The works in Gregory Crewdson's Hover series seem to be aerial portraits of everyday suburban American life. Shot in black and white from the top of a crane, the images read first as archival documentation, depicting static and ordinary landscapes. Upon closer inspection, however, they give a picture of events completely out of sync with the mythology of suburban lawns and picket fences. Perfect giant circles are burned into meticulously trimmed grass, recalling the patterns supposedly left by aliens on corn fields in the American mid-West. The neighborhood watches as a section of the asphalt road is covered over with clean squares of turf.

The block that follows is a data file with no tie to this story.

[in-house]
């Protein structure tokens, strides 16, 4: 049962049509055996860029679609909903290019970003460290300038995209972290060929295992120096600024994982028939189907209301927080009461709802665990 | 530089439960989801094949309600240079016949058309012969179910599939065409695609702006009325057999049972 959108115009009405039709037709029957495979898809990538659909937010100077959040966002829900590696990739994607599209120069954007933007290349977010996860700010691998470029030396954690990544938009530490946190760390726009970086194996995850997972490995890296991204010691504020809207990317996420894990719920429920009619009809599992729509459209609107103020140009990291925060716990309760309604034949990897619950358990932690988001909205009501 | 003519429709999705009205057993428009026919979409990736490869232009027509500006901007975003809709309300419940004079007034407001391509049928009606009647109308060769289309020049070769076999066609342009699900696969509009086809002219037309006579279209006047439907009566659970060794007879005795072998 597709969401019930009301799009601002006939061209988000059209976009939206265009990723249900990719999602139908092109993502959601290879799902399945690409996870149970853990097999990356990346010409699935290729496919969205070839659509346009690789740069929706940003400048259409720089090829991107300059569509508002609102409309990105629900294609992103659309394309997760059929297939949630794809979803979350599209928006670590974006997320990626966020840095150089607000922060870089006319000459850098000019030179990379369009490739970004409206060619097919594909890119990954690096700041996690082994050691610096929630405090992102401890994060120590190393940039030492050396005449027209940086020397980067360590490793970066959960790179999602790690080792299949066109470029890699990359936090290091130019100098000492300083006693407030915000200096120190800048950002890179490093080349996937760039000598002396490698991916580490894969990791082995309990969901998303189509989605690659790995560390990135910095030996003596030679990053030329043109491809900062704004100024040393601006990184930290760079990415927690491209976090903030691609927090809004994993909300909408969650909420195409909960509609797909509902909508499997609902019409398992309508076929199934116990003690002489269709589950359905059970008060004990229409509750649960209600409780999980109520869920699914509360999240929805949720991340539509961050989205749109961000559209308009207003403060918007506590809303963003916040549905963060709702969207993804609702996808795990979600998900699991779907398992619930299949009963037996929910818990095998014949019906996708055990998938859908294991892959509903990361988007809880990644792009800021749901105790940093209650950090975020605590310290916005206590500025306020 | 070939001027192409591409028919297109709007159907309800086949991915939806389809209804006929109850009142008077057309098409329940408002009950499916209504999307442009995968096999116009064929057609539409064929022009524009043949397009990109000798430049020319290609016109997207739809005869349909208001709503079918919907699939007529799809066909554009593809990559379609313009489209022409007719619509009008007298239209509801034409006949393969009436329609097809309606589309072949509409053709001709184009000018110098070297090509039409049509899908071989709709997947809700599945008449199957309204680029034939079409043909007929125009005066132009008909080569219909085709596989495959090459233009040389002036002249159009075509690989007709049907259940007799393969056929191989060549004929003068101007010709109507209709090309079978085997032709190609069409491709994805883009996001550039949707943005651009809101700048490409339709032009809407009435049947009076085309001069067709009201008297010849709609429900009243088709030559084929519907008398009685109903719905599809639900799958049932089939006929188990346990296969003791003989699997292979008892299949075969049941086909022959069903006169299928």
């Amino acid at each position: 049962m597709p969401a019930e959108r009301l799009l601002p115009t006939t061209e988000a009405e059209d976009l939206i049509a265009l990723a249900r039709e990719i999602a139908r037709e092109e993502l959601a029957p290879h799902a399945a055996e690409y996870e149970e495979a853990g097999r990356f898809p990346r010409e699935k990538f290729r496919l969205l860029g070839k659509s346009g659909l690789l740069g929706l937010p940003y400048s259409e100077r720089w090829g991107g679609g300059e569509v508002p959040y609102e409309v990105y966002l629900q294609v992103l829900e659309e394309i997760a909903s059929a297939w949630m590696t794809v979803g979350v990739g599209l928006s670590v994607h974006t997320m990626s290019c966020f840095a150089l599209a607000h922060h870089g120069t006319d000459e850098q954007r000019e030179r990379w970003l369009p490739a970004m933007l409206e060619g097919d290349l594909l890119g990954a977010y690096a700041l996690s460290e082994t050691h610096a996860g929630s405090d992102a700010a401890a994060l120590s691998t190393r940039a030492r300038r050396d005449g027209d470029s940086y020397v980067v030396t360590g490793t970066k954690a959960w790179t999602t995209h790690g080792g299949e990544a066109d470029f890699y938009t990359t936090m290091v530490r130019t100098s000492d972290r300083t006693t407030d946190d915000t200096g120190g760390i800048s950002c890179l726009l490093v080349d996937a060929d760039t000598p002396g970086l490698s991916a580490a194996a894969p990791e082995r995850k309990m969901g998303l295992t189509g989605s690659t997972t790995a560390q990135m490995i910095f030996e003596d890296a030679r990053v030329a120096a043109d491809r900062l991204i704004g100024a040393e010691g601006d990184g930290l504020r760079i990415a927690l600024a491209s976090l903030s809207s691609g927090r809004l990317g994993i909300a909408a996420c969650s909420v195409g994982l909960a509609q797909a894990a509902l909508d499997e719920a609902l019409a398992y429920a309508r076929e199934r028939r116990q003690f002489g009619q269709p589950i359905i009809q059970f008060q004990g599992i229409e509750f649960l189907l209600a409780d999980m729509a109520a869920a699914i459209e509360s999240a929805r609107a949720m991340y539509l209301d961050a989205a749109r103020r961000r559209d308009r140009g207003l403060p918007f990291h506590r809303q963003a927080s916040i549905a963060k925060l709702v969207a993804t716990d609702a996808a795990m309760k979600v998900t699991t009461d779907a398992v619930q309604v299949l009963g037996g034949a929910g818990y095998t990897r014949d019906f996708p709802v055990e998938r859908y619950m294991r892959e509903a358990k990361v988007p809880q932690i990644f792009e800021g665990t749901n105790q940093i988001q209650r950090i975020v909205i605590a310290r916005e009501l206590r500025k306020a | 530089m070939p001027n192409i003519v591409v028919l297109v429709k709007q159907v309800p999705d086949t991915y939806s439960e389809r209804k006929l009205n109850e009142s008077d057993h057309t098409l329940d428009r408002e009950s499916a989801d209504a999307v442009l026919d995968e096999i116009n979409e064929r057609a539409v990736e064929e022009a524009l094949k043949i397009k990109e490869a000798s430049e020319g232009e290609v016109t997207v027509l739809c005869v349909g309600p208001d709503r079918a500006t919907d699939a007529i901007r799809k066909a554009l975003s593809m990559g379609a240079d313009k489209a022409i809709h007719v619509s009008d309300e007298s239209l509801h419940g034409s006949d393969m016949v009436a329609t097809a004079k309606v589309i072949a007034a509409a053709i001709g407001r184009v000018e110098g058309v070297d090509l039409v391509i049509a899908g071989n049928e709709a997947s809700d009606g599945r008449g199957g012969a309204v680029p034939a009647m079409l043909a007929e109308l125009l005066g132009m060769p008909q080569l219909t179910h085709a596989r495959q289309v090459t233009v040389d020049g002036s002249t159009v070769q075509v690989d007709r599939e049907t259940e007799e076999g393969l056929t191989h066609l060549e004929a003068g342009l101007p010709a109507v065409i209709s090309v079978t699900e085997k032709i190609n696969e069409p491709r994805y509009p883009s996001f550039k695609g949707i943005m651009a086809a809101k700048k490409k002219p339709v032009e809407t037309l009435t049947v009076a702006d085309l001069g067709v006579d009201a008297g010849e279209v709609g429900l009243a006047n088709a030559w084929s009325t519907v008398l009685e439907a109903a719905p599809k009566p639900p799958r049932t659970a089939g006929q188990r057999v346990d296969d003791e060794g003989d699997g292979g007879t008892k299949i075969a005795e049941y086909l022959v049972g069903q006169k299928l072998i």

Domesticity and nature, the normal and the paranormal, artifice and reality are made to co-exist in these spaces. The images are taut from maintaining such contradictions. They depict a topography born of the Cold War imagination, which was obsessed with atomic destruction and repressed its fear by assembling an army of single-family homes. Crewdson refuses the viewer any dramatic narrative release, suspending them in this space that is at once deeply familiar to some, yet also fundamentally askew. It is the space of disavowal made manifest.